Definitions

from The American Heritage® Dictionary of the English Language, 4th Edition

  • n. A mixture of water and honey that becomes mead when fermented.

from Wiktionary, Creative Commons Attribution/Share-Alike License

  • n. A liquor consisting of honey diluted in water; mead prior to fermentation.

from the GNU version of the Collaborative International Dictionary of English

  • n. A liquor consisting of honey diluted in water, and after fermentation called mead.

from The Century Dictionary and Cyclopedia

  • n. A liquor consisting of honey diluted with water, fermented or unfermented: in the former case called vinous hydromel, and also mead.

from WordNet 3.0 Copyright 2006 by Princeton University. All rights reserved.

  • n. honey diluted in water; becomes mead when fermented

Etymologies

from The American Heritage® Dictionary of the English Language, 4th Edition

Middle English ydromel, from Old French, from Latin hydromeli, from Greek hudromeli : hudro-, hydro- + meli, honey; see melit- in Indo-European roots.

from Wiktionary, Creative Commons Attribution/Share-Alike License

Latin hydromel, hydromeli, from hydro- (from Ancient Greek ὕδωρ ("water")) + mel ("honey").

Examples

  • If you wish to ascertain if a woman be with child, give her hydromel to drink when she is going to sleep, and has not taken supper, and if she be seized with tormina in the belly, she is with child, but otherwise she is not pregnant.

    Aphorisms

  • But if he shall use ptisan for a draught, and drink afterward hydromel, he will feel full, flatulent, and uncomfortable in the viscera of the hypochondrium; but if the hydromel be taken before the draught, it will not have the same injurious effects as if taken after it, but will be rather beneficial.

    On Regimen In Acute Diseases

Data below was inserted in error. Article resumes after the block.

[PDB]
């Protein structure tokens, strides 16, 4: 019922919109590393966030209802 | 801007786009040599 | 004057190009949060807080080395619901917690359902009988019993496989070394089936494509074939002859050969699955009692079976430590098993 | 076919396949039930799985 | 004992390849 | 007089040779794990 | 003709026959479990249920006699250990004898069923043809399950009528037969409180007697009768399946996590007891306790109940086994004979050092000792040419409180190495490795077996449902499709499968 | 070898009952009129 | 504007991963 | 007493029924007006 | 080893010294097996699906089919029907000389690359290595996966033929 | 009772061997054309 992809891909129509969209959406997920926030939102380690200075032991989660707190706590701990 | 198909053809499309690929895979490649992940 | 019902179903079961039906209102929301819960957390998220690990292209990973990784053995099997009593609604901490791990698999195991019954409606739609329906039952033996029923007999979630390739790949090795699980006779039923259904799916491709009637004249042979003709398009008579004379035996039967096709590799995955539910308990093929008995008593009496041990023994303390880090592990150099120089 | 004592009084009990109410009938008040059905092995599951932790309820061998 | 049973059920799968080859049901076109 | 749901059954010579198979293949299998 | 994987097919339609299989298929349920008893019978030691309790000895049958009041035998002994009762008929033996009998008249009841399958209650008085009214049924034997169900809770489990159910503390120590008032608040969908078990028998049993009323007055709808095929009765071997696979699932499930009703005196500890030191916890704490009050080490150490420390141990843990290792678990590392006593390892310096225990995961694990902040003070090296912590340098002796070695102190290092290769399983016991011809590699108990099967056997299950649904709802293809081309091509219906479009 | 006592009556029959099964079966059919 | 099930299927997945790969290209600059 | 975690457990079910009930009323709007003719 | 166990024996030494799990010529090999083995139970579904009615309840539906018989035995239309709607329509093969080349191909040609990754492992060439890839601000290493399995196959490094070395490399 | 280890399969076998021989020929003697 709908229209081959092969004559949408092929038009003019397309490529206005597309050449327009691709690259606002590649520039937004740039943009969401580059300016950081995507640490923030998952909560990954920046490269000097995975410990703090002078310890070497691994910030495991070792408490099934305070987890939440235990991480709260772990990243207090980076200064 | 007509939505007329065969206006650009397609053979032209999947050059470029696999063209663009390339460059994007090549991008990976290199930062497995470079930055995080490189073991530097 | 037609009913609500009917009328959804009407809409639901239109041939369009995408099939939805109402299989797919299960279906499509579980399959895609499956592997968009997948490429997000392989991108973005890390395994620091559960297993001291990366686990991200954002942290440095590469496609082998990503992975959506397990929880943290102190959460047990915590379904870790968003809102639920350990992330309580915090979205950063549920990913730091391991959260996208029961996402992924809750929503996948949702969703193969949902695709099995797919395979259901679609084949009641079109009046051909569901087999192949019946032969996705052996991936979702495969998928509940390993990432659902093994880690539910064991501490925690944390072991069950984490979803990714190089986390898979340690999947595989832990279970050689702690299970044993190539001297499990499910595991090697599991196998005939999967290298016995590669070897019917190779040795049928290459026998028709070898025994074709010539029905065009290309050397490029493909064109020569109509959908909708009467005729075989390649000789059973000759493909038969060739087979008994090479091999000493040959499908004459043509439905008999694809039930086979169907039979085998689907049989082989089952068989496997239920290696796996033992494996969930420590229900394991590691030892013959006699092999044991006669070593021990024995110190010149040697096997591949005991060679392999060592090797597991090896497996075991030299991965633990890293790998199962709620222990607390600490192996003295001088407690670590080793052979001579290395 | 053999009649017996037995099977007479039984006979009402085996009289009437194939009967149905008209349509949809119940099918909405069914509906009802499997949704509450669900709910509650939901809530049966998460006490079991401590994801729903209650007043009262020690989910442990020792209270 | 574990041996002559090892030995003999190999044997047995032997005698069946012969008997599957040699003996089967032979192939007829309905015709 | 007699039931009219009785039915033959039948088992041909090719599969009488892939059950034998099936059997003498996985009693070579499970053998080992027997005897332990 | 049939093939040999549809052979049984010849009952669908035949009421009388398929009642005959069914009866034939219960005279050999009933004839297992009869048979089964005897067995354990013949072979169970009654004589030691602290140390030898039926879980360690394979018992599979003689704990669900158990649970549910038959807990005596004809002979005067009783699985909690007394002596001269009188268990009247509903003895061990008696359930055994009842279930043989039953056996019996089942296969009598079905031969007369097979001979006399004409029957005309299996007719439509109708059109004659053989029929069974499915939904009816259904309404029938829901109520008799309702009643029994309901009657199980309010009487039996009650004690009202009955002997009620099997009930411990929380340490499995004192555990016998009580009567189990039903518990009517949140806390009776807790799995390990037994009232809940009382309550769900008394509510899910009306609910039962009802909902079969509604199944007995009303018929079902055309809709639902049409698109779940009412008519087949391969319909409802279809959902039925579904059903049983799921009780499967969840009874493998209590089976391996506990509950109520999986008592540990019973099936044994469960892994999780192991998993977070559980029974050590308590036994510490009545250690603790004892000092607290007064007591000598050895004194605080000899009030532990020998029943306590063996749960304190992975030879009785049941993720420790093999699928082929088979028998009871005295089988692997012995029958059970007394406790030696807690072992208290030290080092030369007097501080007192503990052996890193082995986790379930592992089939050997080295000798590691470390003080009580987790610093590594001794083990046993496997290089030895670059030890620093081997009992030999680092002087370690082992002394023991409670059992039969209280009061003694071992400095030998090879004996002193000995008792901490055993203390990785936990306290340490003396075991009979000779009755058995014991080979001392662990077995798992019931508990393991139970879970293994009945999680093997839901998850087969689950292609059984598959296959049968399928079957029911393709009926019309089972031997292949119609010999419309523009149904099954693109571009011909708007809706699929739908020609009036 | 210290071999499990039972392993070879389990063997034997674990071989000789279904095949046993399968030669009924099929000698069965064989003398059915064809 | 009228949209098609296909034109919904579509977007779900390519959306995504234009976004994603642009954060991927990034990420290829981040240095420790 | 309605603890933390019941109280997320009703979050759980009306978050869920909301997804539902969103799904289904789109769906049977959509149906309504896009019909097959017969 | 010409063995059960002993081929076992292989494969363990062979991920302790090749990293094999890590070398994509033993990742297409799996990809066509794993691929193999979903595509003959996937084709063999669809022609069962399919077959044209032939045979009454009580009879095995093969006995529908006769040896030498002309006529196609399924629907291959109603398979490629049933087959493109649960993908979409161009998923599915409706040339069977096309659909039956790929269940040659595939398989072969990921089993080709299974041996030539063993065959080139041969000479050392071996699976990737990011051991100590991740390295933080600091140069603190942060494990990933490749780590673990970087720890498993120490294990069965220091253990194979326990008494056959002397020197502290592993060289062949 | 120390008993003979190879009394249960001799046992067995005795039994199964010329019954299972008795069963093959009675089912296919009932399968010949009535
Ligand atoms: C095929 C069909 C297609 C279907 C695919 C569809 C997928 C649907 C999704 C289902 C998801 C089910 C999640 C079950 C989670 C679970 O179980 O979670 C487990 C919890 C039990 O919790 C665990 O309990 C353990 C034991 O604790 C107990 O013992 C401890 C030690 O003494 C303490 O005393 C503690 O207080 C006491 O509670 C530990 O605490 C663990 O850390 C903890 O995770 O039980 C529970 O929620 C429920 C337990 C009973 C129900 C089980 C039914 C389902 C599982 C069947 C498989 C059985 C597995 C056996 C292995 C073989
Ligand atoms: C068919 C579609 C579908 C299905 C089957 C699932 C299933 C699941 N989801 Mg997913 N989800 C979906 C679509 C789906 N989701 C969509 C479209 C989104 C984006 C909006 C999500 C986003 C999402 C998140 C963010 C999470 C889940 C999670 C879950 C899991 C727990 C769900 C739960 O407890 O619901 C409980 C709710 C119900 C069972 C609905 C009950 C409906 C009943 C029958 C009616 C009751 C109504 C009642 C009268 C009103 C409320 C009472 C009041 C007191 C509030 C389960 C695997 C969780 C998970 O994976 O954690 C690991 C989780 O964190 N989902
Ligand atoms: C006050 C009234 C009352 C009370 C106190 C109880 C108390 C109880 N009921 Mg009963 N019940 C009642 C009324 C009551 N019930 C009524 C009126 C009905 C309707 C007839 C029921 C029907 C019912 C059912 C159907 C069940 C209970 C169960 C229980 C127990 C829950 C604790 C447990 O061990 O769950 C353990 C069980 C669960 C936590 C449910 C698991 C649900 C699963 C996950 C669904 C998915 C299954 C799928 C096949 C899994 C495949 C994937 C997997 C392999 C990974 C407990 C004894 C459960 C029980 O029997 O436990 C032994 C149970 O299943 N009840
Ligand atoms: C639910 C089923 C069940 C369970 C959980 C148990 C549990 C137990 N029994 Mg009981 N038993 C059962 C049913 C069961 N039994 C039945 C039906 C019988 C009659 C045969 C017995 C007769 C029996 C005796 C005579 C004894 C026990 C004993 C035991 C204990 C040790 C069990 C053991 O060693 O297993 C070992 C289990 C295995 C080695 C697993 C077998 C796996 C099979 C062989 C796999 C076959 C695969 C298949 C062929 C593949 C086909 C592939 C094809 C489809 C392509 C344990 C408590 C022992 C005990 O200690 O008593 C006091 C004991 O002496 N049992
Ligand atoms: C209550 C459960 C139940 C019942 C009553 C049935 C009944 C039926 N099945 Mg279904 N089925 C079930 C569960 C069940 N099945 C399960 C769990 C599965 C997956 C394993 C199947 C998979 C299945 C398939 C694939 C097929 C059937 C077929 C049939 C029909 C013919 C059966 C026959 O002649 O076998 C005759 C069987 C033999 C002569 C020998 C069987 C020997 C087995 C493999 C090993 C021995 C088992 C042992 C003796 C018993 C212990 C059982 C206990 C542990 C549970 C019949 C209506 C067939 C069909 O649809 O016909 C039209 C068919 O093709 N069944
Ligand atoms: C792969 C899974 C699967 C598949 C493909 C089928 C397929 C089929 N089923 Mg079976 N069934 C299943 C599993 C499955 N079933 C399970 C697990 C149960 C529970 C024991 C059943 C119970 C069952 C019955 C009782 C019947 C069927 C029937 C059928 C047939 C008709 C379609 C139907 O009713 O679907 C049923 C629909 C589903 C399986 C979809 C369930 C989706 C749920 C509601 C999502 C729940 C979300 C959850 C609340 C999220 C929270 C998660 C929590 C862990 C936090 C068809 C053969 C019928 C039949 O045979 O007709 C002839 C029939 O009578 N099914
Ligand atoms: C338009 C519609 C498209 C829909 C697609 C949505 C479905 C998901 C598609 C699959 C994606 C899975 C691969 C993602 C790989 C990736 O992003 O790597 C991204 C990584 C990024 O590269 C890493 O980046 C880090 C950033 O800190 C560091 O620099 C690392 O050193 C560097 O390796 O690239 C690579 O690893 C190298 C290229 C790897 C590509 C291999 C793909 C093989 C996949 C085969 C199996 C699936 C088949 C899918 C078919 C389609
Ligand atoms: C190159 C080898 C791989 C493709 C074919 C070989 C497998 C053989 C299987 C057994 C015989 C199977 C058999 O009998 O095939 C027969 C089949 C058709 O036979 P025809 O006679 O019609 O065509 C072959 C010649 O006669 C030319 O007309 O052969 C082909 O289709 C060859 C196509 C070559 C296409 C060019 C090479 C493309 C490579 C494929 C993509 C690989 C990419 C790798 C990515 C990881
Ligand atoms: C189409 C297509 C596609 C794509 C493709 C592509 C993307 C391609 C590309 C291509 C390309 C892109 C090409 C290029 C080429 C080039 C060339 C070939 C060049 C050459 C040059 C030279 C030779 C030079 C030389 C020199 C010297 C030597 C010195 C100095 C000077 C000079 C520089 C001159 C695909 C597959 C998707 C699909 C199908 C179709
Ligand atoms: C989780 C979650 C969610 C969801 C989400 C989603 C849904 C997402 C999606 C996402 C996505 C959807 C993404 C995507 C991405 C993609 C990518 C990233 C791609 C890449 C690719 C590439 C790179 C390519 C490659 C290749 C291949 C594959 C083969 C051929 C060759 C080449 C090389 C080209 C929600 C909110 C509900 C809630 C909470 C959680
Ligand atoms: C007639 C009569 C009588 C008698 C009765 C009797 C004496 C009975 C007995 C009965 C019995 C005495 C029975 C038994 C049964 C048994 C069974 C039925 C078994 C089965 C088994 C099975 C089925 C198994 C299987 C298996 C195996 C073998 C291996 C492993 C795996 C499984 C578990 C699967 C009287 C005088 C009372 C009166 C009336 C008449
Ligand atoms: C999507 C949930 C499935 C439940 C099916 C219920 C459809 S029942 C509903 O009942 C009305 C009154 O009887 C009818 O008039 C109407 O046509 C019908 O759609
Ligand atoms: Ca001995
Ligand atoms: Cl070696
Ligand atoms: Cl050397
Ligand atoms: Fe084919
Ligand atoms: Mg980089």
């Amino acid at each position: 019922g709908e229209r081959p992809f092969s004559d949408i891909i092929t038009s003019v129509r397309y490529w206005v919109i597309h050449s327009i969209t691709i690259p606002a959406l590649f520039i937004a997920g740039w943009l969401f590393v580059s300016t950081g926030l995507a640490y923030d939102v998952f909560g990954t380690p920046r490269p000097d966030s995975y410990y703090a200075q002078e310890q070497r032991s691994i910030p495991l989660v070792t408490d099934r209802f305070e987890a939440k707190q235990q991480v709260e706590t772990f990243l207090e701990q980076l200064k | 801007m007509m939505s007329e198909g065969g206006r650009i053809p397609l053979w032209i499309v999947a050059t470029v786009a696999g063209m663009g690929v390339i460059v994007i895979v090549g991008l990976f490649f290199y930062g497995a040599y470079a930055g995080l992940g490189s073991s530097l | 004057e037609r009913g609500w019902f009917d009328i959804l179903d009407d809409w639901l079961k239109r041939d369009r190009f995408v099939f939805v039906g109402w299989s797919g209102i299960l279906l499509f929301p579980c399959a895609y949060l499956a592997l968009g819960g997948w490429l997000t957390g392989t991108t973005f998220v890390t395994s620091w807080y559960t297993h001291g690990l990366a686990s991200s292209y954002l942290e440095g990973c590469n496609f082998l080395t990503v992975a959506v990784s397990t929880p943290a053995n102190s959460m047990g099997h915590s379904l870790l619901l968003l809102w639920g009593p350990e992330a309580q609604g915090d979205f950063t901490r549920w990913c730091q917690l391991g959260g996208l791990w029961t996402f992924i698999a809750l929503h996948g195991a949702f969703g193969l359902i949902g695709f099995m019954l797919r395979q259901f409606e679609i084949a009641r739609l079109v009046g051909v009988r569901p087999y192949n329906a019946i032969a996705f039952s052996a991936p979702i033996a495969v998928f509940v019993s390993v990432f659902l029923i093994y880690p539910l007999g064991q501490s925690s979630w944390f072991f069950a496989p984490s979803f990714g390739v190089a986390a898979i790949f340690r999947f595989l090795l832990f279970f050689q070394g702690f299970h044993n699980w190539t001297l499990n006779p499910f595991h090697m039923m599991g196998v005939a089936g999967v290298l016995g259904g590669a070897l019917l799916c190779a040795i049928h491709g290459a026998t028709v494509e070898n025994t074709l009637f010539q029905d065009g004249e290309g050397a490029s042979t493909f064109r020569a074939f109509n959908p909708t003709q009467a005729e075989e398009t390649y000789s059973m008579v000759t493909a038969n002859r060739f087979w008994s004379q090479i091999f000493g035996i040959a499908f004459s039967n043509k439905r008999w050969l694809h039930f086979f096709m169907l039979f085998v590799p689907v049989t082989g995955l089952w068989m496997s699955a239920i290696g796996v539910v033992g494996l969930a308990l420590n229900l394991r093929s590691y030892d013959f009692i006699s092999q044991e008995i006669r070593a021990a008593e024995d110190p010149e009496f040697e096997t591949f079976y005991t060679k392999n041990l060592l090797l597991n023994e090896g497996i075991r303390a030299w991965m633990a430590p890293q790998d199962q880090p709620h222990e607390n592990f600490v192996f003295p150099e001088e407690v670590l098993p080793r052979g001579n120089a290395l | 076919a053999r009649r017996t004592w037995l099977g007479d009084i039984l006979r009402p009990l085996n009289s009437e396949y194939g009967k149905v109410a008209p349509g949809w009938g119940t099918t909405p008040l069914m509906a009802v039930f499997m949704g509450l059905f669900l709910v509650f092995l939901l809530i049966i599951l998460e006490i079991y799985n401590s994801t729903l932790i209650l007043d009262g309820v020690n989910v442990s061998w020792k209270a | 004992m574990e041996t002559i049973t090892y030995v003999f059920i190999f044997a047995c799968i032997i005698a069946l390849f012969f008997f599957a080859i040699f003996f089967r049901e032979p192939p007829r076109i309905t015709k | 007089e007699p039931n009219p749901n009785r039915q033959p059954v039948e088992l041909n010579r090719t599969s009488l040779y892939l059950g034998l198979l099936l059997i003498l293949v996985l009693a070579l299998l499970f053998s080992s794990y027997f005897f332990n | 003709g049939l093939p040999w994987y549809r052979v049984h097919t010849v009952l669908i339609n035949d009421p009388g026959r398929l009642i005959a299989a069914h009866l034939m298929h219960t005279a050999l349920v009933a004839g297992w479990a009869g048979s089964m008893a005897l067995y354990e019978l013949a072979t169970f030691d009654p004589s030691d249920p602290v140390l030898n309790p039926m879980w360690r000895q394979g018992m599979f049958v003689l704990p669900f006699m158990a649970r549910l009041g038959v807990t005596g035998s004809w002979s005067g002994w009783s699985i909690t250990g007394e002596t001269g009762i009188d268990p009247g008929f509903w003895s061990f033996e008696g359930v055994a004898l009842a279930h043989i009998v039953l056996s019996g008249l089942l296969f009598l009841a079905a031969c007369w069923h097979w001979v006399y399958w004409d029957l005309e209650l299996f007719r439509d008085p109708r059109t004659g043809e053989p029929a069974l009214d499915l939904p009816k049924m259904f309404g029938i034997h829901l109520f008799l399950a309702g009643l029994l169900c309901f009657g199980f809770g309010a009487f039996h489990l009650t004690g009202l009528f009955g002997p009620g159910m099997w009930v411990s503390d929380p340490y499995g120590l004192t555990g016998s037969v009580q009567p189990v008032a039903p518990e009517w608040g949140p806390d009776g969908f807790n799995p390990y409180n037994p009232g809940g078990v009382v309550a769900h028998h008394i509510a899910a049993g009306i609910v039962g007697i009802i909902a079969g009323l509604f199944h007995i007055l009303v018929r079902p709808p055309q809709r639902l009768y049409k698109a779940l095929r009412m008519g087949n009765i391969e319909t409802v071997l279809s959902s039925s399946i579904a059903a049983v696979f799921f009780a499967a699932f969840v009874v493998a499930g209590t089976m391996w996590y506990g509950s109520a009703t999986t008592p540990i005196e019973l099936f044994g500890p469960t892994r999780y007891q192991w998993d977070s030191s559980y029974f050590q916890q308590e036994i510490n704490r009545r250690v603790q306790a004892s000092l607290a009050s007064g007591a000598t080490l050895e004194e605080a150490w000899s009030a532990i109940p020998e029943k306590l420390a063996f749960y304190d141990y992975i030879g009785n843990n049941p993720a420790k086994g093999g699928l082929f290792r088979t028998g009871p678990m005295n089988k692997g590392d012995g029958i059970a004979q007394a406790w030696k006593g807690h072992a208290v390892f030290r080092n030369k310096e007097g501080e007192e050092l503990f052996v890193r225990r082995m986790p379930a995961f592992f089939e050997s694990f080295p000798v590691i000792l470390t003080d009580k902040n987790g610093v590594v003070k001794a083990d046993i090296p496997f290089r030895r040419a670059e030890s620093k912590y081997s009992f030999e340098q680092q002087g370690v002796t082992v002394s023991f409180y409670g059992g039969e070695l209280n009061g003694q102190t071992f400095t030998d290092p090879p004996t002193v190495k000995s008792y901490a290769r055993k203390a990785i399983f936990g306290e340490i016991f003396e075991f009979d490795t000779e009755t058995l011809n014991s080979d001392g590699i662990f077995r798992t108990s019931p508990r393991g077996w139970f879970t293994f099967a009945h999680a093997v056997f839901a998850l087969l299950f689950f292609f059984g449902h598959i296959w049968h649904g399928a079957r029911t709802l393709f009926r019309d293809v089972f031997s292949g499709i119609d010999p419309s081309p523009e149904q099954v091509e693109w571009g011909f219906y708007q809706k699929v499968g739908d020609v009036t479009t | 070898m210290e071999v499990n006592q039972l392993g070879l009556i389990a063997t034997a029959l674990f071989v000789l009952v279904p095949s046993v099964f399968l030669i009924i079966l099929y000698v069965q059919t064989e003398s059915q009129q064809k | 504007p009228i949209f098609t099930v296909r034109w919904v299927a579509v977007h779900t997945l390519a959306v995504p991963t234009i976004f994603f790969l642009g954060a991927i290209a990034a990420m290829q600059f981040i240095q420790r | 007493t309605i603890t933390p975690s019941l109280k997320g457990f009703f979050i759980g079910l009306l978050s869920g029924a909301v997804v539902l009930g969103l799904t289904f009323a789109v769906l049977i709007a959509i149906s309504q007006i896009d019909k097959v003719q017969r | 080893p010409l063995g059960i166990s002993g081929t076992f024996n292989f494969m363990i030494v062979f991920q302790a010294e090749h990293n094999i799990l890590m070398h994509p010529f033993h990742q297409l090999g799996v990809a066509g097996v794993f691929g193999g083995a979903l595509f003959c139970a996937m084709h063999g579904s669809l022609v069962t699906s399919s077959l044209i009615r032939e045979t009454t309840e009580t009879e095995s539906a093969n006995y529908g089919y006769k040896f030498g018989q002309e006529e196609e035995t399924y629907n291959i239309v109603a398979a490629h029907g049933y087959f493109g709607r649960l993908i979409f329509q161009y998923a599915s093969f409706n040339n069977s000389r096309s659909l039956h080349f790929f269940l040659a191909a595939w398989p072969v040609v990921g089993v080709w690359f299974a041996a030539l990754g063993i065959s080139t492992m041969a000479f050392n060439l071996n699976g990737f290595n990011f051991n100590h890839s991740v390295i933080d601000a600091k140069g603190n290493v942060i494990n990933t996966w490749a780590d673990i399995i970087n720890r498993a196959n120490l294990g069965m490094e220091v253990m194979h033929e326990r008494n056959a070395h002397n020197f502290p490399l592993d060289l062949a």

• But unmixed hydromel, rather than the diluted, produces frothy evacuations, such as are unseasonably and intensely bilious, and too hot; but such an evacuation occasions other great mischiefs, for it neither extinguishes the heat in the hypochondria, but rouses it, induces inquietude, and jactitation of the limbs, and ulcerates the intestines and anus.

    On Regimen In Acute Diseases

  • And boiled hydromel has a much more elegant appearance than the unboiled, being clear, thin, white, and transparent, but I am unable to mention any good quality which it possesses that the other wants.

    On Regimen In Acute Diseases

  • But there are cases in which hydromel, strongly acid, does not promote expectoration, but renders it more viscid and thus does harm, and it is most apt to produce these bad effects in cases which are otherwise of a fatal character, when the patient is unable to cough or bring up the sputa.

    On Regimen In Acute Diseases

  • Pounding meconium, pouring on it water, and straining, and mixing flour, and baking into a cake, with the addition of boiled honey, give in affections of the anus and in dropsy; and after eating of it, let the patient drink of a sweet watery wine, and diluted hydromel prepared from wax: or collecting meconium, lay it up for medicinal purposes.

    On Regimen In Acute Diseases

  • And, with regard to the augmentation of the dose, if the disease be of a drier nature than one had supposed, one must not give more of it, but should give before the draught of ptisan, either hydromel or wine, in as great quantity as may be proper; and what is proper in each case will be afterward stated by us.

    On Regimen In Acute Diseases

  • But if taken intermediate between oxymel and hydromel, in small quantity, it promotes expectoration from the change which it occasions in the qualities of these drinks, for it produces, as it were, a certain overflow.

    On Regimen In Acute Diseases

  • By using hydromel without ptisans, instead of any other drink, you will generally succeed in the treatment of such diseases, and fall in few cases; but in what instances it is to be given, and in what it is not to be given, and wherefore it is not to be given, — all this has been explained already, for the most part.

    On Regimen In Acute Diseases

  • One must determine by such marks as these, when sweet, strong, and dark wine, hydromel, water and oxymel, should be given in acute diseases.

    On Regimen In Acute Diseases

Comments

Log in or sign up to get involved in the conversation. It's quick and easy.

  • "Etienne swallowed the potion that had been placed in front of him, a potion very probably made of bidet water, the nectar of brothels and the hydromel of whorehouses."

    Witch Grass by Raymond Queneau, translated by Barbara Wright, p 298 of the NYRB paperback

    November 8, 2010